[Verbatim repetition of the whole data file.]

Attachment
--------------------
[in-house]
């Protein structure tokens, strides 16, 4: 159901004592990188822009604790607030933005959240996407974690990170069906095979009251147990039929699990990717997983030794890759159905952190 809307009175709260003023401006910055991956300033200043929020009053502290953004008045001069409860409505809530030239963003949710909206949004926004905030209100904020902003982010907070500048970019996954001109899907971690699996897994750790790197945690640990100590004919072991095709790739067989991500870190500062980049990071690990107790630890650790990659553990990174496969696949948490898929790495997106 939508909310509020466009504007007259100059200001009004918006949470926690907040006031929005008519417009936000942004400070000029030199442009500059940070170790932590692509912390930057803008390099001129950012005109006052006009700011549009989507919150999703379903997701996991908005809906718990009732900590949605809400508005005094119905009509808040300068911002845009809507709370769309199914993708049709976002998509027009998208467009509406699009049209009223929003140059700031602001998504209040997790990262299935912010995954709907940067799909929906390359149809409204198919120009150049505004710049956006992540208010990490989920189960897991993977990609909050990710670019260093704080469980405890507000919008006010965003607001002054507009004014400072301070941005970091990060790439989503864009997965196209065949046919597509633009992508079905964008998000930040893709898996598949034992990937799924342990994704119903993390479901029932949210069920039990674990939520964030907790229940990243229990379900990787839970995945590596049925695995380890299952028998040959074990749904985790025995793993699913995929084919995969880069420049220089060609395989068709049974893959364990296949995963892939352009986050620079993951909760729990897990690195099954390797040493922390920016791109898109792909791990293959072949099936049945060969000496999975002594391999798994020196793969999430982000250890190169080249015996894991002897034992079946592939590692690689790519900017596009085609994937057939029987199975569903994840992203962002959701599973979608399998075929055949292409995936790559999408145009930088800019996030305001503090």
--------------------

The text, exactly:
[in-house]
């Protein structure tokens, strides 16, 4: 159901004592990188822009604790607030933005959240996407974690990170069906095979009251147990039929699990990717997983030794890759159905952190 809307009175709260003023401006910055991956300033200043929020009053502290953004008045001069409860409505809530030239963003949710909206949004926004905030209100904020902003982010907070500048970019996954001109899907971690699996897994750790790197945690640990100590004919072991095709790739067989991500870190500062980049990071690990107790630890650790990659553990990174496969696949948490898929790495997106 939508909310509020466009504007007259100059200001009004918006949470926690907040006031929005008519417009936000942004400070000029030199442009500059940070170790932590692509912390930057803008390099001129950012005109006052006009700011549009989507919150999703379903997701996991908005809906718990009732900590949605809400508005005094119905009509808040300068911002845009809507709370769309199914993708049709976002998509027009998208467009509406699009049209009223929003140059700031602001998504209040997790990262299935912010995954709907940067799909929906390359149809409204198919120009150049505004710049956006992540208010990490989920189960897991993977990609909050990710670019260093704080469980405890507000919008006010965003607001002054507009004014400072301070941005970091990060790439989503864009997965196209065949046919597509633009992508079905964008998000930040893709898996598949034992990937799924342990994704119903993390479901029932949210069920039990674990939520964030907790229940990243229990379900990787839970995945590596049925695995380890299952028998040959074990749904985790025995793993699913995929084919995969880069420049220089060609395989068709049974893959364990296949995963892939352009986050620079993951909760729990897990690195099954390797040493922390920016791109898109792909791990293959072949099936049945060969000496999975002594391999798994020196793969999430982000250890190169080249015996894991002897034992079946592939590692690689790519900017596009085609994937057939029987199975569903994840992203962002959701599973979608399998075929055949292409995936790559999408145009930088800019996030305001503090």